Monday, September 16, 2013

Best I Can Do

7:46 a.m. this morning, I was carrying my screaming and kicking 7-year-old in her underwear out the front door of our home, with neighbors watching on. It was the second time I carried her to the car this morning; the first time she still had pants on. Very unsatisfactory pants if you believe all the yelling and grunting. The second time, I was able to throw a brush, conditioning spray, a toothbrush, clothes, socks, and shoes after her while she was turned to beat on her sister sitting next to her in the car.

It’s back to the morning struggles with the kids, or more specifically, kid. Violet resists the morning routine until the point of no return, when her older sister will surely be late to school and her mama will be yelling her head off. Violet blames her horrible morning persona on anxiety – and I doubt there are two things I understand more than morning crankiness and anxiety – but Violet’s ability to obliterate a morning is beyond compare in my 42 years.

You better believe the kids set clothes out the night before. We even have a plan that I bring them cups of hot cocoa when my alarm goes off, so they can have time to adjust their young minds to the new day. That’s the plan at night anyway; all bets are off by morning. Violet refuses the hot cocoa and sits in her underwear for 45 minutes while complaining the only clothes she could possibly wear are the ones wet on the drying rack that morning.

Then things really go downhill. We told the kids' therapist all about it today at the beginning of Daisy's appointment after school, just before I shuttled Violet to ballet. Without warning, I started sobbing in the therapist's office. I'm definitely feeling the pressures these days.

And the last thing I want to do is struggle with my kids. We’re on the same team. What the hell. And I don’t mean WTH as in what is this all about, crazy? I mean, what the hell, this is hurting and worrying all of us, and I haven’t figured out how to solve it. It might be one of those things that you just have to outlast.

Coincidentally, Violet’s homework tonight was to talk to me about kindness and respect, making a list of specific examples of her good acts from today. She came up with a couple examples from school then sat and stared at the handout, not sure how to proceed.

When Violet asked me for examples, I reminded her I hadn’t seen much kindness and respect from her today at home – it was the worst morning we’ve had since I can remember – so I quizzed her with more possibilities she could record from school. As Violet continued to shake her head No, her sister looked up smiling from her book on the other side of the room, and I advised gently, “Well, honey, maybe you can write something like . . . I’m just not really a nice person?”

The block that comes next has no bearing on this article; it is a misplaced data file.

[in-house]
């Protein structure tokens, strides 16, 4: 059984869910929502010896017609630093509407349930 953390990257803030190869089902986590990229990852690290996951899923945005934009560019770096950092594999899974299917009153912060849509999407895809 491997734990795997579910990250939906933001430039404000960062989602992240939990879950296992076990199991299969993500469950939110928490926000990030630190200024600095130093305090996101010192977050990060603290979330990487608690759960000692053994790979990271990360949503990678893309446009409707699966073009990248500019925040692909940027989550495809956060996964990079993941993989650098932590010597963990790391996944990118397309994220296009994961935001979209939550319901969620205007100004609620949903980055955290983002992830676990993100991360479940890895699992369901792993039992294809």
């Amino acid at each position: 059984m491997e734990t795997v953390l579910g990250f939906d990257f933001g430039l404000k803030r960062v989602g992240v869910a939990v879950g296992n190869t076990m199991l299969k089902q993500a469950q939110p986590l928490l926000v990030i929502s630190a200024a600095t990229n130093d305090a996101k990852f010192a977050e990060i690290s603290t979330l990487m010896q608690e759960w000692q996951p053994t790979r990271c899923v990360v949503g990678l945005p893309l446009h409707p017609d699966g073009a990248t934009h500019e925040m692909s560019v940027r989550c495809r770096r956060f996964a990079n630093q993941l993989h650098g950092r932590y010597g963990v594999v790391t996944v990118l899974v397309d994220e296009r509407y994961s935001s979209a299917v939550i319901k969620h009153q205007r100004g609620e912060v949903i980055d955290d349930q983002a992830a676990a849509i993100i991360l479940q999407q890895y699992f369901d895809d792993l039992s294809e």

We all fell into laughter. Even as Violet ran out of the living room in protest, she was laughing. I found her a couple minutes later to channel something my mother used to say to me that I always thought was suspect, “I’m not laughing at you. I’m laughing at the situation. It’s good to laugh with your family. You have to laugh – it’s the best thing for anxiety.”

Violet sheepishly returned to her homework. She even began to make fun of herself, only running out of the room a few more times when we laughed a little too hard for her taste, but the girl was doing her own SNL skits. In her best TV actor voice, she raised her hand to pretend tell her teacher, “Ms. Fish, I learned something last night when I was doing my homework. I learned that . . .  I’m just not a very nice person.”

It took Violet a long time to come up with 5 good examples. While she was working it out, she asked for a snack. As I set bowls on the desk next to her work, I did a doubletake when Violet said Thank You. That’s it! Your next example should be “I was nice when I thanked my mom for bringing me a bowl of guacamole.”

More laughter. Violet thought the sentence was too weird to use but repeated it several times for comedic effect.

Those kids are in bed now, and I didn’t do half the things I meant to, before or after they went to bed. My mattress is still on the floor downstairs. The tool in the garage to fix my garbage disposal is still unfound. The balsamic vinegar spill in my fridge remains as gory as it was a few days ago. The mostly empty bowl of leftover chips sits next to Violet's homework. It’s the best I can do today.


  1. I say that because I don't know what else to say besides I love uniforms.

  2. uniforms do sound good but in the morning this kid could find fault w a uniform she wore everyday.

    nice to hear from you! hi back. hope all is well.